Please join this weekly meme. Grab a copy of the photo above and link back to An Accidental Blog. Share with the rest of us your passion for France. Did you read a good book set in France? See a movie? Take a photo in France? Have an adventure? Eat a fabulous meal or even just a pastry? Or if you're in France now, go ahead and lord it over the rest of us. We can take it.
This week, I read on my Kindle a book set in France called The French House by Nick Alexander. I really enjoyed this book and just flew through it.
The book begins predictably with Victor, a Frenchman, mostly raised in England, inheriting a house in the mountains along the south of France about an hour from Nice airport. Victor was a gynecologist who decides to give up his practice to raise goats in France. His Irish girlfriend, CC, who lives in London, flies to join him and is surprised to learn that the house is a ruin.
The farmhouse is a large single-storey [sic] building of the same grey stone from which all the drystone walls around the property are made. It is set into a niche carved from the hill behind. The building has only two tiny windows on the visible side and a gaping hole in the roof. To the right and left of the main house are two outbuildings, each about two-thirds the size of the main house, neither of which has any roof whatsover.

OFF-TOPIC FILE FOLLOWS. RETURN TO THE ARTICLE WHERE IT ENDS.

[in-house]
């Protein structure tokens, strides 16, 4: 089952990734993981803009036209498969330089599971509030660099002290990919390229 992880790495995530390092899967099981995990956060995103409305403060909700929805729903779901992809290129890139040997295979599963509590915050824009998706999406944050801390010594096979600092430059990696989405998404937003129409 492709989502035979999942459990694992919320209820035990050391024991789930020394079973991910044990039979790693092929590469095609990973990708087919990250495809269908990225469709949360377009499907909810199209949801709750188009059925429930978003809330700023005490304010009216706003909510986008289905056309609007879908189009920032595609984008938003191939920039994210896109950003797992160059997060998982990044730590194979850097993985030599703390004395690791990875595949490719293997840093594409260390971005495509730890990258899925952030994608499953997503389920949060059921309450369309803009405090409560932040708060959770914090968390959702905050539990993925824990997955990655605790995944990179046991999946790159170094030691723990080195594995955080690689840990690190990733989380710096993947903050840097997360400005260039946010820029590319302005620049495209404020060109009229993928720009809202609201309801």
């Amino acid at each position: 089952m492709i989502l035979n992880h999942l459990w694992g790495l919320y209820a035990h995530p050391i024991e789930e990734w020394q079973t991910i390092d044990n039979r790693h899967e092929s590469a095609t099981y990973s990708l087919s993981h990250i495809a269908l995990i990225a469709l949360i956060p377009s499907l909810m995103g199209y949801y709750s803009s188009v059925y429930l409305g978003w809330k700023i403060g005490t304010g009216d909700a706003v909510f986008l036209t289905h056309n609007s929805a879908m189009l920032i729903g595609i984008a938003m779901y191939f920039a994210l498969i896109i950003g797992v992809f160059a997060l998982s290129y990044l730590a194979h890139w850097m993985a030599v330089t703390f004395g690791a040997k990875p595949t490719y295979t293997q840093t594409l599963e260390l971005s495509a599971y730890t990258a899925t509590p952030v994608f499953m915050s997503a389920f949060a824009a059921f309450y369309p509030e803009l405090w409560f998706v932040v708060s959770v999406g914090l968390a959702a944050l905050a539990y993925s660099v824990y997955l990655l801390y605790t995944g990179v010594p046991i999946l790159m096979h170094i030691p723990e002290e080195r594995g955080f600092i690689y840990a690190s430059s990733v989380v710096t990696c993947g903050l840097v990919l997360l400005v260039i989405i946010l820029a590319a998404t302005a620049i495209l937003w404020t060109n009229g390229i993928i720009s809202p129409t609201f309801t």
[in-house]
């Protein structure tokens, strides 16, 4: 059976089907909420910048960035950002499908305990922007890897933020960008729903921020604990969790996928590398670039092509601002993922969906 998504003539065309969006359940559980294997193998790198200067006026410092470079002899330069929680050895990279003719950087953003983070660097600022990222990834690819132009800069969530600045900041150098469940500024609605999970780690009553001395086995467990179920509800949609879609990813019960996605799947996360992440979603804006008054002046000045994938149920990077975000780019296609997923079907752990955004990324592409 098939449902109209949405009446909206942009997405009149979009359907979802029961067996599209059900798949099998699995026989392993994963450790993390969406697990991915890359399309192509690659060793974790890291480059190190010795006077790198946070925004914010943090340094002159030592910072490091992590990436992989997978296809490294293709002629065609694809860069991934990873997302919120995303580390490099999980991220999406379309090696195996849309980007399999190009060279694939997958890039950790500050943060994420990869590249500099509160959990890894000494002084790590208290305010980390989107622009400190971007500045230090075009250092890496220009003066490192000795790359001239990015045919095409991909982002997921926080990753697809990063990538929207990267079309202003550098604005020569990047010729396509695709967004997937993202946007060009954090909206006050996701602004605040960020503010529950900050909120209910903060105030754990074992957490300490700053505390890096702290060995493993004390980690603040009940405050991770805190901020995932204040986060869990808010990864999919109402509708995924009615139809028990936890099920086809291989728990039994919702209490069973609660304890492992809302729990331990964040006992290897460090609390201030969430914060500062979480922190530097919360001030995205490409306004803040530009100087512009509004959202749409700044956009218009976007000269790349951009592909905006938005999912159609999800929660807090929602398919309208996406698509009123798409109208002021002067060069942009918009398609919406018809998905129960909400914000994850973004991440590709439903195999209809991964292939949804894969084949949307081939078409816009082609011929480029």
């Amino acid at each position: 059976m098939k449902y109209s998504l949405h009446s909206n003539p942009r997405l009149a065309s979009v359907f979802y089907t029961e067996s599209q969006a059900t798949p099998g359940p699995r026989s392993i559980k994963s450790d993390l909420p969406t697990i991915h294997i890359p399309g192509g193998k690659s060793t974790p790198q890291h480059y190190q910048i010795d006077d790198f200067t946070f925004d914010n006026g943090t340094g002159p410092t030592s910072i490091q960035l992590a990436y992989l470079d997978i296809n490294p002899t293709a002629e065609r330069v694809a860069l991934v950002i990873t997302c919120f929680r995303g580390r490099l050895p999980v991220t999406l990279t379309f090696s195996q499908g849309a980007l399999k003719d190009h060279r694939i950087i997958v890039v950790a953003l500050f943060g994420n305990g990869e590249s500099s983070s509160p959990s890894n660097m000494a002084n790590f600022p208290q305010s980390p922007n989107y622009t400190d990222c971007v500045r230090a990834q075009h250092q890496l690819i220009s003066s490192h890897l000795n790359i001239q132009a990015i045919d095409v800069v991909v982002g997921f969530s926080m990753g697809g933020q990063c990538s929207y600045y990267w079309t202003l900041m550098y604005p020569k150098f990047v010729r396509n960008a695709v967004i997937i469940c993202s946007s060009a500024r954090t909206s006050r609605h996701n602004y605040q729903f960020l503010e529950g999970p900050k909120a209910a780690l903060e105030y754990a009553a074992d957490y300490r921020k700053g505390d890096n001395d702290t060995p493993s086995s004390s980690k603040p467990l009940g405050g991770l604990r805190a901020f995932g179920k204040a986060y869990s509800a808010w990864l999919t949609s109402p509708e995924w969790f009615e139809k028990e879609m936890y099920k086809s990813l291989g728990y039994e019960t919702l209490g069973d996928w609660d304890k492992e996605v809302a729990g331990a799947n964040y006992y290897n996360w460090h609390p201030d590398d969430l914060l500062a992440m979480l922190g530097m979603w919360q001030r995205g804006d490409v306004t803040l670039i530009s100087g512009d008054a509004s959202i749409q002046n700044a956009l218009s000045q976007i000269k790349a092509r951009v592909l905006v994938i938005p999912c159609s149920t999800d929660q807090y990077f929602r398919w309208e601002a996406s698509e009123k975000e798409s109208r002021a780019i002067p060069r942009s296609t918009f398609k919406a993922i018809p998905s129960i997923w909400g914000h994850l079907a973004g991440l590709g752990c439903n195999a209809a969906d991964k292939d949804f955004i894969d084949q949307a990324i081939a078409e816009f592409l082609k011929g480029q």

The sun is dipping behind the mountains now, the whole ensemble sliding into grey and, to be perfectly honest, I'm struggling to see the potential. The overriding ambience is cold, derelict and rather sinister.CC and Victor are in love and decide that CC will quit her job in London to move to France, and they start trying to have a baby since they are both in their 30s.
So, the book could be fairly predictable, trying to get work done on a ruin of a house in France, but the story is bolstered by Victor's next door neighbor, his aunt who he hadn't seen since he was 11. CC is convinced that the aunt is a witch trying to kill her. She suffers through food poisoning and swine flu along with other strange occurrences that include tarot cards.
Even though I liked the book, I would probably give it three out of five stars because of loose ends that weren't tied up, and the main character doesn't seem to be true to himself. He kind of changes in the middle then moves back to the person he was in the beginning.
Also, this book doesn't really give you a chance to fall in love with France because they are living so rough. You don't get enough of those moments that people dream about when they imagine moving to France.
The ending was emotionally satisfying, but, too many things that happened in the book were not answered by the end.